com-mu-ni-ty [kuh-myoo-ni-tee]: a noun

textingCommunity Sunday is now less than two weeks away. We hear alot about community in our culture. The dictionary defines community as a group of people who band together for a common identity or purpose. As Americans we’ve traded the front porch for Facebook and meaningful relationships for Twitter. Phone conversations among younger generations are passe with text messaging being the preferred method of communication. Some have exchanged the back yard bbq with neighbors for an internet community of chat rooms.

Many home owners approach their remote controlled garage. Garage door opens. Garage door closes, and a person barely see one’s neighbor even though they may live within 15-20 feet of one another. And should a neighbor leave the confines of the home, never fear, because there are large fences on either side to shield themselves from entering into a conversation. In short, people are losing their community identity to an internet nether-world community exchanging meaningful relationships for online “relationships” where identities are hidden, facts are exaggerated and hyperbole is the accepted reality. Is this a pessimistic view of American community?

God has built us or wired us for community. In fact, two of the three institutions that God ordained are built around community: the family and the local church. It has always been the plan of the Devil to fracture and splinter these two most important entities. God has placed in the heart of human beings a desire for acceptance and belonging. While man is separated from God, He has also placed within each of us what is often referred to as a “God-shaped hole,” which only He can fill.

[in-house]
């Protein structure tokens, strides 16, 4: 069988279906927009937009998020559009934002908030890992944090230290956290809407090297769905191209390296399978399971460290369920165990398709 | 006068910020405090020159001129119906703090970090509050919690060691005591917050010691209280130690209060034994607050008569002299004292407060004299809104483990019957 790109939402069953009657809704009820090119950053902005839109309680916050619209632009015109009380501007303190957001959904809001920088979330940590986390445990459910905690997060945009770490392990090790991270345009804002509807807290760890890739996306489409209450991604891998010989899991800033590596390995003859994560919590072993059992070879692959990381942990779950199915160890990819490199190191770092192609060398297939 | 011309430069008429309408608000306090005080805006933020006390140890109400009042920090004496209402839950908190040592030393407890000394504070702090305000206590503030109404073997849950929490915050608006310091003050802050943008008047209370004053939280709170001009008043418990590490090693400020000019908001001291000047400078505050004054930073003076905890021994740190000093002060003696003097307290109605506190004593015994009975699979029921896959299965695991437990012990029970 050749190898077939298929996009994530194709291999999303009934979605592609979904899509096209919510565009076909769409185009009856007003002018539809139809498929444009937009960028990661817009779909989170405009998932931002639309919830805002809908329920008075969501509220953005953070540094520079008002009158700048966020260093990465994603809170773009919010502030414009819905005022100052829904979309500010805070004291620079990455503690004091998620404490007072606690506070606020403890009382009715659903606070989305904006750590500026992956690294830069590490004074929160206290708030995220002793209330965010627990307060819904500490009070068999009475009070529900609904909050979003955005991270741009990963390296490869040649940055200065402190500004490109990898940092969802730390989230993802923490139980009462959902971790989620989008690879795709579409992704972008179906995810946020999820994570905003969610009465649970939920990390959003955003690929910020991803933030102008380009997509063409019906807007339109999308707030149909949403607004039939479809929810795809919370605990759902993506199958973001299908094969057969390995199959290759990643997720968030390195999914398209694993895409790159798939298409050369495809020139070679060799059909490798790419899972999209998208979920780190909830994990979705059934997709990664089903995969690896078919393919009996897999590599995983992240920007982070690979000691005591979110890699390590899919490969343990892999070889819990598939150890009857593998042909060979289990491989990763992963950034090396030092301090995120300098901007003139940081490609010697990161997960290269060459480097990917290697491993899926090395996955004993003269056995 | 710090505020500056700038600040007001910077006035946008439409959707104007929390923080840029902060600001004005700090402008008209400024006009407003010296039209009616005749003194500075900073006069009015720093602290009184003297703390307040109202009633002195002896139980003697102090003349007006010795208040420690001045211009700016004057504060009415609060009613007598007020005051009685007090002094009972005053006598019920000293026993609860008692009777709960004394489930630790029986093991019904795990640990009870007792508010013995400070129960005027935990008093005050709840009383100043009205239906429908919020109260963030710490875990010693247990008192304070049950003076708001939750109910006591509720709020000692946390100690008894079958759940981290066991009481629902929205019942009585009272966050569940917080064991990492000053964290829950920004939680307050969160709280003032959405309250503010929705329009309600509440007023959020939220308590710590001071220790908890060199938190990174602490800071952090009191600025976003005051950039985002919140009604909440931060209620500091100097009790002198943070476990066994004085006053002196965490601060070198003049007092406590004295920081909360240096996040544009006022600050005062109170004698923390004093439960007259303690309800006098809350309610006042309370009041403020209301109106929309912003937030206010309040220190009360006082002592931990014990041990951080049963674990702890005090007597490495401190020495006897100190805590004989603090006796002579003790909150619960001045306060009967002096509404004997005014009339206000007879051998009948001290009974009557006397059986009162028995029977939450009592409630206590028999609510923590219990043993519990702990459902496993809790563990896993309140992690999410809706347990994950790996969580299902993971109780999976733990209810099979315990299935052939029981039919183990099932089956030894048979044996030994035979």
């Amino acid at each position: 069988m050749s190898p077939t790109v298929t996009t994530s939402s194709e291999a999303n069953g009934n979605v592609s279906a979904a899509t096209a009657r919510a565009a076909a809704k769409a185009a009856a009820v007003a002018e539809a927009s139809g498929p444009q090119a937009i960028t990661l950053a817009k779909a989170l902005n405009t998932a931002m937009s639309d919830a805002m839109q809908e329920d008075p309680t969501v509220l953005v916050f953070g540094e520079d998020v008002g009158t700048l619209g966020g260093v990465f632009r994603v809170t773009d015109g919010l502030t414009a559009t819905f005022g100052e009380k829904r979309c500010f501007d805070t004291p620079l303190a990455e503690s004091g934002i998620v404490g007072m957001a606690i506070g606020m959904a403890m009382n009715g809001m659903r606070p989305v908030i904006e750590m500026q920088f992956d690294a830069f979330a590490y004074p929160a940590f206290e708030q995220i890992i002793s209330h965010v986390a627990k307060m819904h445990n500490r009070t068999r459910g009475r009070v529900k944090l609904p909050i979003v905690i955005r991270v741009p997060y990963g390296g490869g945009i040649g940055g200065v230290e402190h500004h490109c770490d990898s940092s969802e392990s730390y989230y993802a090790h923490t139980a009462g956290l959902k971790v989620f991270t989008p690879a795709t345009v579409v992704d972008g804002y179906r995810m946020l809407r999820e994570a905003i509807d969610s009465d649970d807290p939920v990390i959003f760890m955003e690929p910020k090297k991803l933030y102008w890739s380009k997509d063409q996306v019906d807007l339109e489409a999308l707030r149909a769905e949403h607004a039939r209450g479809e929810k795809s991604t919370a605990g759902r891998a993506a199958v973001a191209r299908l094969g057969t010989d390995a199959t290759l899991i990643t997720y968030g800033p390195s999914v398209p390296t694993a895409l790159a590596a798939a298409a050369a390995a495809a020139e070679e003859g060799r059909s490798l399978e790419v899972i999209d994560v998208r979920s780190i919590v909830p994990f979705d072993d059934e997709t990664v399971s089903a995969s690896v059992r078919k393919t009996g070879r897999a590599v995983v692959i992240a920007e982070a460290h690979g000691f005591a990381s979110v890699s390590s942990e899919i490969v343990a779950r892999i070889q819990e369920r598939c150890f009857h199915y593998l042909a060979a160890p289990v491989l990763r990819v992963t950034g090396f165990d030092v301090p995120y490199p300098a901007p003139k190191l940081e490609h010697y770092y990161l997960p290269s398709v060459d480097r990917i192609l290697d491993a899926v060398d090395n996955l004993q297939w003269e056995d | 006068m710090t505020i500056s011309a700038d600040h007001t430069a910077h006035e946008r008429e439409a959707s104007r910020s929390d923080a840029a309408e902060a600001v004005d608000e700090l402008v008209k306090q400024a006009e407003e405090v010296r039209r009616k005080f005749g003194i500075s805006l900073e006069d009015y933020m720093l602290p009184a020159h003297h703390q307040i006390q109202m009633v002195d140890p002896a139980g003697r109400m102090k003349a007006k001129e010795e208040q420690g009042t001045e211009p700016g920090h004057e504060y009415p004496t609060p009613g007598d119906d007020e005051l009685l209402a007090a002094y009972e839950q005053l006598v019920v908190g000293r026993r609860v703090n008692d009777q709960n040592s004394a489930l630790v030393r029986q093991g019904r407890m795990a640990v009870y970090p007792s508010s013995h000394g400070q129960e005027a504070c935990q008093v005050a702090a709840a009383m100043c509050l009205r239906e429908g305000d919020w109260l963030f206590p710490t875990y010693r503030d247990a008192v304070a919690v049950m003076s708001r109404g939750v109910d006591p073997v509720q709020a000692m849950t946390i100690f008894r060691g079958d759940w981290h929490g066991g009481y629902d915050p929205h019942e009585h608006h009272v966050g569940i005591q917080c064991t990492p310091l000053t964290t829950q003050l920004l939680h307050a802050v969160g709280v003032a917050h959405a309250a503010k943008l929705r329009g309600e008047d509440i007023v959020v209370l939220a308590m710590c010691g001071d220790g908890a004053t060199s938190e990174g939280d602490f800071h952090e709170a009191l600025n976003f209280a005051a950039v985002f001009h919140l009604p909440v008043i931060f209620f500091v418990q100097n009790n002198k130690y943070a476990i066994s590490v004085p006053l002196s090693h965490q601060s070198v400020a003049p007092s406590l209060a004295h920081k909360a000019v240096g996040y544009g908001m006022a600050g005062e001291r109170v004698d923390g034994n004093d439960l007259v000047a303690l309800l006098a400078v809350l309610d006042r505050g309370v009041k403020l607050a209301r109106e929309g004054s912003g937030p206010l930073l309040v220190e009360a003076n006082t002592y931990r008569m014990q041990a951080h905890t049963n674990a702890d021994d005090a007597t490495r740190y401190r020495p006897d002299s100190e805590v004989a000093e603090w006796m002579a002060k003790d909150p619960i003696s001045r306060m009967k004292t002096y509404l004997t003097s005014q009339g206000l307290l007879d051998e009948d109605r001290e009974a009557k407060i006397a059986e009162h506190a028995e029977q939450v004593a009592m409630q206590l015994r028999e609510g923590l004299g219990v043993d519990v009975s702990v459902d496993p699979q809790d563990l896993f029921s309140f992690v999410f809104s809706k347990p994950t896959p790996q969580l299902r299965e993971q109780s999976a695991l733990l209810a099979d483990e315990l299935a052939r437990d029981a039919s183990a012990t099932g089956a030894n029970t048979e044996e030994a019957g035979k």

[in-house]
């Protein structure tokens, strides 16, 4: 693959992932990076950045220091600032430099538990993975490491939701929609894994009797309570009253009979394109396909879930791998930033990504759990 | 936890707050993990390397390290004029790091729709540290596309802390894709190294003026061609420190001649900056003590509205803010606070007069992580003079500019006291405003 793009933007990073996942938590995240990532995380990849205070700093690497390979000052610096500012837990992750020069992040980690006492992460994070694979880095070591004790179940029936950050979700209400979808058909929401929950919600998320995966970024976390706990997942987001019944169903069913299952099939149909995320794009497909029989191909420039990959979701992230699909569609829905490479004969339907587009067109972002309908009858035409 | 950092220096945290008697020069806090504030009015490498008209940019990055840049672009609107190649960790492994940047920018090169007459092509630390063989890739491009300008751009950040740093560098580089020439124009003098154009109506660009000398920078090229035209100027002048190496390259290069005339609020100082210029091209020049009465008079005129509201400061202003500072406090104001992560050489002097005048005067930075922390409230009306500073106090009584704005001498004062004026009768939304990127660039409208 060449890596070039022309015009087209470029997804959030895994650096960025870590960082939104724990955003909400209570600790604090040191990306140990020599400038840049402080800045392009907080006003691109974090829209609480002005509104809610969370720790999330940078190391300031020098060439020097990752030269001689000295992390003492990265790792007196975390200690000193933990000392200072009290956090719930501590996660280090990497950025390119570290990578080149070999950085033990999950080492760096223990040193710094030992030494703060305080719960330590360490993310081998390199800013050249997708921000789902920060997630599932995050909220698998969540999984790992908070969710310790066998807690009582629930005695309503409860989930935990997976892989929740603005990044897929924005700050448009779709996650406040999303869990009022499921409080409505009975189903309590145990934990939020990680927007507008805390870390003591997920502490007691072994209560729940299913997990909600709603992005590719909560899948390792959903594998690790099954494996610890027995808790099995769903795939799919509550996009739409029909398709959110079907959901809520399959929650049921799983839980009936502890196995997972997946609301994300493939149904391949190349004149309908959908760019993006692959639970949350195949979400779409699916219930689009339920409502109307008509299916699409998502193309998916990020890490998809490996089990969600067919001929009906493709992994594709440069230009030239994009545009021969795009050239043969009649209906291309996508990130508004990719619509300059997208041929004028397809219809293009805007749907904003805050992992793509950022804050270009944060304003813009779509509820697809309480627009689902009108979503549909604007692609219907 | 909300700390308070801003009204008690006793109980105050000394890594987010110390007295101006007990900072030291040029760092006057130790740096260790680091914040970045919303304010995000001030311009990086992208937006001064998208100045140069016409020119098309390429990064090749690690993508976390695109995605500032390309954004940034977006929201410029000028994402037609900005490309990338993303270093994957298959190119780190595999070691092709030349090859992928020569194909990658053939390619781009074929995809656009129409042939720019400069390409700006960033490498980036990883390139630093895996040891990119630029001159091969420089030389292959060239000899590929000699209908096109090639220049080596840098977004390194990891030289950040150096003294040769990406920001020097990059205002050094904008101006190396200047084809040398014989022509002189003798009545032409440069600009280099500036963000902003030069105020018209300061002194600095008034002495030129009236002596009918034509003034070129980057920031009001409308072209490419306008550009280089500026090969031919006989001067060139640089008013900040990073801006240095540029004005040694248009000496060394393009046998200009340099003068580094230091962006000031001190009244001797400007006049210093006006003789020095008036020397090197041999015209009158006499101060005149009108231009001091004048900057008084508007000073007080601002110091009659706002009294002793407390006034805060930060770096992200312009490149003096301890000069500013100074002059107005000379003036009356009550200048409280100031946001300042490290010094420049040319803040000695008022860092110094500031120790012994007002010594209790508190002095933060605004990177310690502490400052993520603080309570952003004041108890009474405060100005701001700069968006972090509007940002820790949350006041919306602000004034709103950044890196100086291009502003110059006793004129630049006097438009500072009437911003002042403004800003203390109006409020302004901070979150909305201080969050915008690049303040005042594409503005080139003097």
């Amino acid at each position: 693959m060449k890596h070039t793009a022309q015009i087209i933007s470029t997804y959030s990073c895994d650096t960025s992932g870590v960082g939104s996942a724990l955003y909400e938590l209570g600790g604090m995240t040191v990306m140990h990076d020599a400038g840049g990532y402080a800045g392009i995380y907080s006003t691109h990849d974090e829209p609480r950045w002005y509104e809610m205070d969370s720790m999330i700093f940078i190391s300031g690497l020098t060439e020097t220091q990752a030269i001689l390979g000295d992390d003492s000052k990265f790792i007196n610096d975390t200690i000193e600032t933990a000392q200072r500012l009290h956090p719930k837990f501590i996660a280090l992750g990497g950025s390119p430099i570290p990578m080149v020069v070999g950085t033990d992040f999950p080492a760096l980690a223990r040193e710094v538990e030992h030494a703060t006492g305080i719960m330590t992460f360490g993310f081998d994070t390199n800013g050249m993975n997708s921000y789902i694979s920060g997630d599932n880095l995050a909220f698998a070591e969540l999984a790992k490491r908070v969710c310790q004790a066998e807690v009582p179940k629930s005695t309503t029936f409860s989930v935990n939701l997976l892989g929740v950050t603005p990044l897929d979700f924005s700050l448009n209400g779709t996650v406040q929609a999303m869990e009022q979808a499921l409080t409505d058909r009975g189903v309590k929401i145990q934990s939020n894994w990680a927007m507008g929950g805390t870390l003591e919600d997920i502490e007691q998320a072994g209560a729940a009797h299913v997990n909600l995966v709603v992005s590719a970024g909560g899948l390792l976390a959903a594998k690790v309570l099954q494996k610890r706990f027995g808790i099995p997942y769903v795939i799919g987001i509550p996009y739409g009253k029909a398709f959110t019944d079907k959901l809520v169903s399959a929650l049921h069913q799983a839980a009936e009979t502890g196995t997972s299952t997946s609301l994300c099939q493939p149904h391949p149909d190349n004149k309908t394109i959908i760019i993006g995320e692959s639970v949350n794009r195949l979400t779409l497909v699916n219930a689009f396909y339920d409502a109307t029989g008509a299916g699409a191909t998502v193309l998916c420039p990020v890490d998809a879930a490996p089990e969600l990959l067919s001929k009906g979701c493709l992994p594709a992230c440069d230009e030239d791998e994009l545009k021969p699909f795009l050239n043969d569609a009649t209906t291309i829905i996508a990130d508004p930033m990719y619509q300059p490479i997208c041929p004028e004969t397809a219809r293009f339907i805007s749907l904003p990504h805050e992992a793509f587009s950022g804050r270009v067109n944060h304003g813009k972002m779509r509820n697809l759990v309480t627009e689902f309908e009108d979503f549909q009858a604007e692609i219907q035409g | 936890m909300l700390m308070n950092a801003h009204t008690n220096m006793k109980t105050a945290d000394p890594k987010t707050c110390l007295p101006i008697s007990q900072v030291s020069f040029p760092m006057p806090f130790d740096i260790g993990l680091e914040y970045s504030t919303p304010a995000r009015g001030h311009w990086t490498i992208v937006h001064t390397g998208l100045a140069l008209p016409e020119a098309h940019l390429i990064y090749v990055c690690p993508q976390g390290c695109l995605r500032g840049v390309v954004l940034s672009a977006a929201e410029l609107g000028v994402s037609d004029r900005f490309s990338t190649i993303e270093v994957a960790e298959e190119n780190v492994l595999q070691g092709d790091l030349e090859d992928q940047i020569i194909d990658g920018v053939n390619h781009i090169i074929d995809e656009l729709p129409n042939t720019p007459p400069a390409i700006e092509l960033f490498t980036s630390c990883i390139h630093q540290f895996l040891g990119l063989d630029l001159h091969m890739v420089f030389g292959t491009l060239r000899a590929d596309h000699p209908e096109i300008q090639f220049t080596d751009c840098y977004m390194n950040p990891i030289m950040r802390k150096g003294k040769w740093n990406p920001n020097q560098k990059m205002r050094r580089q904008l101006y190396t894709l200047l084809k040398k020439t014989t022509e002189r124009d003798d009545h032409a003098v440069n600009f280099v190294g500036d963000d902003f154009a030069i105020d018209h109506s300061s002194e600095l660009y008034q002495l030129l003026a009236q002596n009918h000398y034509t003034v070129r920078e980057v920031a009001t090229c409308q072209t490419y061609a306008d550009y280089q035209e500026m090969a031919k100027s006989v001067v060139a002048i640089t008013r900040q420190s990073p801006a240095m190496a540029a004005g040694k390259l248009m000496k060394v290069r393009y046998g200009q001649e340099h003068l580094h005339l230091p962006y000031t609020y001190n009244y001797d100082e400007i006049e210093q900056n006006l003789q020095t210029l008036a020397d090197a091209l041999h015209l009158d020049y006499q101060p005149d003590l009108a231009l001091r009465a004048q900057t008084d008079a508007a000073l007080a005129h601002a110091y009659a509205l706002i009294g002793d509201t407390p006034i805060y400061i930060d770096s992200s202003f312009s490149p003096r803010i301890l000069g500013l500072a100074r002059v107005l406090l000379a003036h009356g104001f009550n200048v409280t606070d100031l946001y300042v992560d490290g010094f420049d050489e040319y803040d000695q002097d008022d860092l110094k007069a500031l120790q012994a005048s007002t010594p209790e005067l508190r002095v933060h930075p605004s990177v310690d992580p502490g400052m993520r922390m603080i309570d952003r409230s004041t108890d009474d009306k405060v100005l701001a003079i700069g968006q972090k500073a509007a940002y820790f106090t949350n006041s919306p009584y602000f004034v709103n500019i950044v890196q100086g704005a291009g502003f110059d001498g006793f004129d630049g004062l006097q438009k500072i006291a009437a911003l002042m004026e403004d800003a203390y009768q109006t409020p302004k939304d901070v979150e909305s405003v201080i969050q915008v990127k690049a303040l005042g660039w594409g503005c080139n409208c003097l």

So why a Community Sunday? (1) God is glorified when individuals band together (i.e. the local church) and in the midst of a fracturing, splintering society come together in Christ-like unity to reach families and individuals. (2) God is vindicated when people who have been fractured and splintered from a relationship with God because of sin are united with God in salvation because of Christ. (3) God is honored when those families that were once splintered and fractured are reunited around a common cause and purpose: Jesus Christ.

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